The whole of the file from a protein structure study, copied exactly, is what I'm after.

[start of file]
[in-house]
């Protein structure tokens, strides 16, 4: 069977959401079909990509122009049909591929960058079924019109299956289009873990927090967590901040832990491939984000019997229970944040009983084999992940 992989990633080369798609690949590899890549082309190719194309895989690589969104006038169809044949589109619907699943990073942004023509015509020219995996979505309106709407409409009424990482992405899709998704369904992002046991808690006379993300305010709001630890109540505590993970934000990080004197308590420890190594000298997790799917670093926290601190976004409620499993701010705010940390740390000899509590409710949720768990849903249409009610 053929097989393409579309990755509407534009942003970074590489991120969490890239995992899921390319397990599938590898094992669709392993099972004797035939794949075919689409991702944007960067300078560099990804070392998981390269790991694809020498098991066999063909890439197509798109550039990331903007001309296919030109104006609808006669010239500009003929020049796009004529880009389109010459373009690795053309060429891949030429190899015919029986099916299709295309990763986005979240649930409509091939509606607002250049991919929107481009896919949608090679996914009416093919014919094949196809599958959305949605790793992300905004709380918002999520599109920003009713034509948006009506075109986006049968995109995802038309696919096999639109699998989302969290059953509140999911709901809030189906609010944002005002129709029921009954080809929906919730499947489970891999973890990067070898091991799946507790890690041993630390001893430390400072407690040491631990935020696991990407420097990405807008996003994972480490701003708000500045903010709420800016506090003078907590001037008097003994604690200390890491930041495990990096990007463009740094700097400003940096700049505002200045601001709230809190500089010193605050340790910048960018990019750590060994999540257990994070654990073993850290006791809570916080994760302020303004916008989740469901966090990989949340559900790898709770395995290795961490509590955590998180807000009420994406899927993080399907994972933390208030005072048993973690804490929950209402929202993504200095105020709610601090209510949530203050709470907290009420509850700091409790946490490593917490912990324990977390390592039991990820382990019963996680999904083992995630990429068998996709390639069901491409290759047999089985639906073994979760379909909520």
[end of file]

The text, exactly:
[in-house]
């Protein structure tokens, strides 16, 4: 069977959401079909990509122009049909591929960058079924019109299956289009873990927090967590901040832990491939984000019997229970944040009983084999992940 992989990633080369798609690949590899890549082309190719194309895989690589969104006038169809044949589109619907699943990073942004023509015509020219995996979505309106709407409409009424990482992405899709998704369904992002046991808690006379993300305010709001630890109540505590993970934000990080004197308590420890190594000298997790799917670093926290601190976004409620499993701010705010940390740390000899509590409710949720768990849903249409009610 053929097989393409579309990755509407534009942003970074590489991120969490890239995992899921390319397990599938590898094992669709392993099972004797035939794949075919689409991702944007960067300078560099990804070392998981390269790991694809020498098991066999063909890439197509798109550039990331903007001309296919030109104006609808006669010239500009003929020049796009004529880009389109010459373009690795053309060429891949030429190899015919029986099916299709295309990763986005979240649930409509091939509606607002250049991919929107481009896919949608090679996914009416093919014919094949196809599958959305949605790793992300905004709380918002999520599109920003009713034509948006009506075109986006049968995109995802038309696919096999639109699998989302969290059953509140999911709901809030189906609010944002005002129709029921009954080809929906919730499947489970891999973890990067070898091991799946507790890690041993630390001893430390400072407690040491631990935020696991990407420097990405807008996003994972480490701003708000500045903010709420800016506090003078907590001037008097003994604690200390890491930041495990990096990007463009740094700097400003940096700049505002200045601001709230809190500089010193605050340790910048960018990019750590060994999540257990994070654990073993850290006791809570916080994760302020303004916008989740469901966090990989949340559900790898709770395995290795961490509590955590998180807000009420994406899927993080399907994972933390208030005072048993973690804490929950209402929202993504200095105020709610601090209510949530203050709470907290009420509850700091409790946490490593917490912990324990977390390592039991990820382990019963996680999904083992995630990429068998996709390639069901491409290759047999089985639906073994979760379909909520």